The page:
“Abandonment is not natural; it is a grace to be asked of God. He will give it to us, if we pray with perseverance.”

This abandonment of desire is not easy to our human nature. But your efforts to collaborate with God in this process and to glorify him through your sacrament are acts of trust and love. He is with you throughout this journey. 

“Obviously we do not want to say that it is a bad thing to be able to anticipate things, to develop a budget or prepare one’s homilies. Our natural abilities are also instruments in the hands of Providence! But everything depends on the spirit in which we do things.”

You can leave the homily preparations to your priest. In the meantime, detachment does not mean you stop doing the necessary work. Fulfilling a call means you receive an opportunity from God’s providence and you work in collaboration with him. Continue utilizing your strengths, trusting your intuition, and remaining in a posture of receptivity for the next grace. 

“Once could even say that the surest way to lose one’s peace is precisely to try to assure one’s own life solely with the aid of human industry, with personal projects and decisions or by relying on someone else… To preserve peace in the midst of the hazards of human existence, we have only one solution: We must rely on God alone, with total trust in Him, as your heavenly Father (Matthew 6:32).”

Offering your wedding planning desires to God is counter-cultural and, quite frankly, it’s not popular. Friends and family may not understand your peace which follows detachment. But, as Father Jacques Phillippe warns us, relying more heavily on human will rather than on God alone is the surest way to lose peace. Keep you heart on your heavenly Father and trust, with confidence, that your wedding day desires will be fulfilled. 

“The heart does not awaken to confidence until it awakens to love; we need to feel the gentleness and the tenderness of the heart of Jesus.” 

“To grow or to enrich one’s spiritual life is to learn to love.”

What’s the point of detaching ourselves from our desires and abandoning them to God? Love. As we grow in virtue, we grow in holiness and love. This season of preparation for your wedding day is about planning a beautiful day. More importantly, however, this is a season to prepare your heart to love and be loved by your groom and to grow in holiness through your sacrament of marriage.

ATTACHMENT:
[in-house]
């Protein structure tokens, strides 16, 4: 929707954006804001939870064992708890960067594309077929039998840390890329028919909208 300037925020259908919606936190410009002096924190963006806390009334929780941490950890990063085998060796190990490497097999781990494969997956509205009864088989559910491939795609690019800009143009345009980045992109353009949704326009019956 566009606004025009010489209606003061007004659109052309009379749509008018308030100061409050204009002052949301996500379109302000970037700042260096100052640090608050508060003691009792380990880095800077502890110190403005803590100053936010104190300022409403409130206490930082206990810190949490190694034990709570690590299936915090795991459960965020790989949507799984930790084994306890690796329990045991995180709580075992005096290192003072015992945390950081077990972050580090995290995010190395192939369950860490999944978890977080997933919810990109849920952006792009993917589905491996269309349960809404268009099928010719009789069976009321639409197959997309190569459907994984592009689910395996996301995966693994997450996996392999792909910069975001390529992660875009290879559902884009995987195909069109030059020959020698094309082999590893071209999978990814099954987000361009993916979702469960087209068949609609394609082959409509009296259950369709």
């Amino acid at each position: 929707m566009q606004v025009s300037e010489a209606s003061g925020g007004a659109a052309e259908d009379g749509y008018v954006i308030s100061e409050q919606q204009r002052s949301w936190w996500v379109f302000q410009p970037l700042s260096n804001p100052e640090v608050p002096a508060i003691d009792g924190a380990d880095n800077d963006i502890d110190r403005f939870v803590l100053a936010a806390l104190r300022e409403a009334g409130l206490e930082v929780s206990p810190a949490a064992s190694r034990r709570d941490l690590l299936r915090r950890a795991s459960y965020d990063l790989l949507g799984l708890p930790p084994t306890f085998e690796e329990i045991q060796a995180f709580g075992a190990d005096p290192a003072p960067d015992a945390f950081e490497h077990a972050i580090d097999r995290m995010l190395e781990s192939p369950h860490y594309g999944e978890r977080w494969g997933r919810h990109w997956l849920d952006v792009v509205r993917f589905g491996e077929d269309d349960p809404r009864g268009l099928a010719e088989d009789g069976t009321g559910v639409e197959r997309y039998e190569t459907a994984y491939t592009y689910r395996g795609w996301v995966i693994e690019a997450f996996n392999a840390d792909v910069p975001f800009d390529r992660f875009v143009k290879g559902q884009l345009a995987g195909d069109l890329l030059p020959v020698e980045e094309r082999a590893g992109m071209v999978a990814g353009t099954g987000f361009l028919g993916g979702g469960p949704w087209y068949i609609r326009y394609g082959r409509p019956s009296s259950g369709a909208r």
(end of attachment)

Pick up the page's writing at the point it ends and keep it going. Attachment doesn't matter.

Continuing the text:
About the Author: Stephanie Fries is Spoken Bride’s Associate Editor. Stephanie’s perfect day would include a slow morning and quality time with her husband, Geoff, a strong cup of coffee, and a homemade meal (…with dessert). Read more

INSTAGRAM | FACEBOOK

Actively Listening to your Spouse

CARISSA PLUTA

 

Communication does not merely involve verbalizing our own thoughts and feelings, but listening to those of our spouse. 

PHOTOGRAPHY:    AN ENDLESS PURSUIT

PHOTOGRAPHY: AN ENDLESS PURSUIT

Listening well helps couples communicate more effectively, and ultimately deepens intimacy between the individuals. But it can be difficult to do, especially when discussing a sensitive subject.  

Here’s how to make listening a less passive (and more fruitful) process.

Pay attention

This first tip should go without saying, but you would be surprised at how often we listen to our spouse without giving them our full attention. 

Put down your phone, close your laptop, or turn off the television. Even if you aren’t looking directly at your various devices, it can be hard to listen when distractions lie just within arms reach. 

Watch your body language

Not only does our body communicate messages to the people we interact with, but it also affects how we perceive a situation and receive others. 

If it is a heated topic, don’t scowl, roll your eyes, or cross your arms. These bodily cues communicate a negative message to our spouse, and can even influence us in a harmful way, hardening our hearts and preventing us from listening with compassion.

Sit upright, face your spouse and look him in the eyes. This will help you pay more attention to what is being said, and will show your husband that you hear him. 

Don’t interrupt

When we aren’t actively listening, our mind begins to craft our response or argument before the other person finishes speaking. This can lead to us to jump into the conversation and interject with our own thoughts

Don’t dominate the conversation and don’t interrupt, even with well-meaning advice. You aren’t listening if you are speaking, so be patient and honor them by giving them a chance to express their thoughts and feelings. 

Reflect and rephrase

When they are done speaking, help your significant other know that you understood what they said by restating their point. Avoid jumping to conclusions. 

If you aren’t sure what they said or what they meant, ask for clarification. Make sure you listen and then respond appropriately. 

Be Empathetic